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United States v. Fendley, 522 F.2d 181 (5th Cir. 1975) (full-text).

Factual Background[]

The defendant embezzled a sum of money from an insurance company, and failed to include that sum as income in his tax return. He was convicted of filing a false return and for income tax evasion.[1]

The Government introduced a computer printout of the company's records showing a discrepancy between money received and money accounted for. The witness who testified about this information was not employed by the company at the time the records were made. Defendant objected to this evidence on the following grounds:

1. the evidence was hearsay;
2. the witness was someone other than the preparer of the records; and
3. the witness was unable to personally attest to the accuracy of the information.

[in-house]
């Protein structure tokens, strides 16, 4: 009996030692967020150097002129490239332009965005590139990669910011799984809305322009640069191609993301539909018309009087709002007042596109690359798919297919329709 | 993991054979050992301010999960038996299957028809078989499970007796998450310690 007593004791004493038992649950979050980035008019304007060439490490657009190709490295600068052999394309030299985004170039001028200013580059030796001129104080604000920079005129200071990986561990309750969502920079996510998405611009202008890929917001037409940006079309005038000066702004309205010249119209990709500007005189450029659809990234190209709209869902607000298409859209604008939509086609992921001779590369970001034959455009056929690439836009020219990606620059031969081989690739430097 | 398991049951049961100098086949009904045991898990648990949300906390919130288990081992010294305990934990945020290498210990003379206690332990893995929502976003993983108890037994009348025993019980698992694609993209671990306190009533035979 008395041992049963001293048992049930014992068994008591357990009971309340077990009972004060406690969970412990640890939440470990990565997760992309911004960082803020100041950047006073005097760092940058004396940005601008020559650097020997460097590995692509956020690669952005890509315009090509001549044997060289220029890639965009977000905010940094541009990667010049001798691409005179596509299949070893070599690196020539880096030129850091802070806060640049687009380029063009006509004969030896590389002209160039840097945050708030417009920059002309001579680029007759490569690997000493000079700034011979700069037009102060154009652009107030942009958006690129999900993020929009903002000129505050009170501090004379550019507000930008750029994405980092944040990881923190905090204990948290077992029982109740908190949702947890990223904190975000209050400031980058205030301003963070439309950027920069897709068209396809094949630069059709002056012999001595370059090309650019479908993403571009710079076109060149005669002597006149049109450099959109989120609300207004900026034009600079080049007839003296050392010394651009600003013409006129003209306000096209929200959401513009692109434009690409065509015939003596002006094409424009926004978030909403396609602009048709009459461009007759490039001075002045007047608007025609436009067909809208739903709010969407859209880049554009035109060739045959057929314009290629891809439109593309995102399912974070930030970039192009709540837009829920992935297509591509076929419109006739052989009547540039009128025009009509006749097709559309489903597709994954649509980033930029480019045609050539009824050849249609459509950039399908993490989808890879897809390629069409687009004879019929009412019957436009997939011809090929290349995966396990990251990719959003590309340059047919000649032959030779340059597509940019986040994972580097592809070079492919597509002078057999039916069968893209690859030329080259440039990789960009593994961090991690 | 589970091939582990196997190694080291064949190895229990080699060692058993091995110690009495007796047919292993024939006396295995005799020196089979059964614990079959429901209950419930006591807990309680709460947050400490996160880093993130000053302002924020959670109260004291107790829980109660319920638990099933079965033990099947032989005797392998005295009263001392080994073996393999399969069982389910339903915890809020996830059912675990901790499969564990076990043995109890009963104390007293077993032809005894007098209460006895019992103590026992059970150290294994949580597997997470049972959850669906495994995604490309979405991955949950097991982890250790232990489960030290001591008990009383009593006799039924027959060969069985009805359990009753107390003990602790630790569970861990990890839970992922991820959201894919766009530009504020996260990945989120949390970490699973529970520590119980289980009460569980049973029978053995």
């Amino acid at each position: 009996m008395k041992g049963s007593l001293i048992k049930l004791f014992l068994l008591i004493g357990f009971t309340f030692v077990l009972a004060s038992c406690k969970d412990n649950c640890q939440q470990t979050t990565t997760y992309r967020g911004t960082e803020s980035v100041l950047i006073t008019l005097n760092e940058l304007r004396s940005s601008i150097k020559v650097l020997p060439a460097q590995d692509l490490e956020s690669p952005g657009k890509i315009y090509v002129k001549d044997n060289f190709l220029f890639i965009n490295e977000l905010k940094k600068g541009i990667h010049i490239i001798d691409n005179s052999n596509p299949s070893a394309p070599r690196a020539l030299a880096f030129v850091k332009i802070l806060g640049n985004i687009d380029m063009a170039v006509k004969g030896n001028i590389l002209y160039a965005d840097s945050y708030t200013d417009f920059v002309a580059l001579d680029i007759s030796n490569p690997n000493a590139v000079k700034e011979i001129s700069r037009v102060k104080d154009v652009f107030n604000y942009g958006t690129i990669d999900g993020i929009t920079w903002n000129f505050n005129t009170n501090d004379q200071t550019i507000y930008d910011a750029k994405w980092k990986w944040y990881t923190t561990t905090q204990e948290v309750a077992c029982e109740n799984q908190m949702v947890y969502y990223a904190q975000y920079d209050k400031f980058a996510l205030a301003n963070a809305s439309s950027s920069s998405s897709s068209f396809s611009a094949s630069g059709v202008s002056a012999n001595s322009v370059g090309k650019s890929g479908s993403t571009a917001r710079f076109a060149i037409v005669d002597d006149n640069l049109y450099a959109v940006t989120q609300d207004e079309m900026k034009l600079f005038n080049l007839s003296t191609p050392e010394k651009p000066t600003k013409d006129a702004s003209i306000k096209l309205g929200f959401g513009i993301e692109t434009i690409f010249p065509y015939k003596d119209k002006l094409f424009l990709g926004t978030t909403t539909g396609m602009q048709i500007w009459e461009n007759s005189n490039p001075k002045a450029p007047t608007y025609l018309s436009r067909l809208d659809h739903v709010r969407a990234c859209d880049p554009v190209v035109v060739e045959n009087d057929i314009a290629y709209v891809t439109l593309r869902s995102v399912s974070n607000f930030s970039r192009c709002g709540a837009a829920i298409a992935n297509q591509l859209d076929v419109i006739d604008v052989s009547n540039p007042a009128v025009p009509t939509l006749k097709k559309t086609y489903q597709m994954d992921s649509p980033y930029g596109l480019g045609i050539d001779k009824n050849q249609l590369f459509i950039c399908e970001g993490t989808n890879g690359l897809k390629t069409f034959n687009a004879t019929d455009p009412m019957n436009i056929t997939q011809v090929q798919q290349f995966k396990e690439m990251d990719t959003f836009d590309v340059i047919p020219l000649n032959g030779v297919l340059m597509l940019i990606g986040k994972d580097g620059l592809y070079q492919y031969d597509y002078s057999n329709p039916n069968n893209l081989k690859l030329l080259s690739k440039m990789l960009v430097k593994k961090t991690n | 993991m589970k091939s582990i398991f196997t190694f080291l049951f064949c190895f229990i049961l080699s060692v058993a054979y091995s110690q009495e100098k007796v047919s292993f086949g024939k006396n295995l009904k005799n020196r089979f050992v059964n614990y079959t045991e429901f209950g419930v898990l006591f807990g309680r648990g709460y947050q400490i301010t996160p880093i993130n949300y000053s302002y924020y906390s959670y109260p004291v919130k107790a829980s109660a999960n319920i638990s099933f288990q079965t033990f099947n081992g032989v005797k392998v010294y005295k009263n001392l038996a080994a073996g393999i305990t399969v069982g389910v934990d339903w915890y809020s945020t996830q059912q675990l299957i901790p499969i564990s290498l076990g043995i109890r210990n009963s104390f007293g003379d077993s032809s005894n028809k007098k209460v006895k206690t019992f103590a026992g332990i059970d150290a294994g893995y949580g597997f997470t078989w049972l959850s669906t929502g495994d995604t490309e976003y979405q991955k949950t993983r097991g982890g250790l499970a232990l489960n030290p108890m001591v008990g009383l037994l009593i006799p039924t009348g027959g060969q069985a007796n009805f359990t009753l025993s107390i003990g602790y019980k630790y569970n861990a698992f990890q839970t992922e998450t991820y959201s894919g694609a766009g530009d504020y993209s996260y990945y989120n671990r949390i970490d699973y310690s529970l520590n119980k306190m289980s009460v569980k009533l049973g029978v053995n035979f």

The court held that the evidence fell within the business records exception to the hearsay rule.[2] Additionally, it found that the statute does not require the witness to either personally attest to the accuracy of the output, or to personally prepare it. While the Government's witness failed to lay a proper foundation for the introduction of the evidence by detailing its method of preparation, no objection was made on this ground, and, if there was error, it was not prejudicial. The judgment was therefore affirmed.


  1. 26 U.S.C. §§7201, 7206(1) (1976).
  2. 28 U.S.C. § 1732 (1976).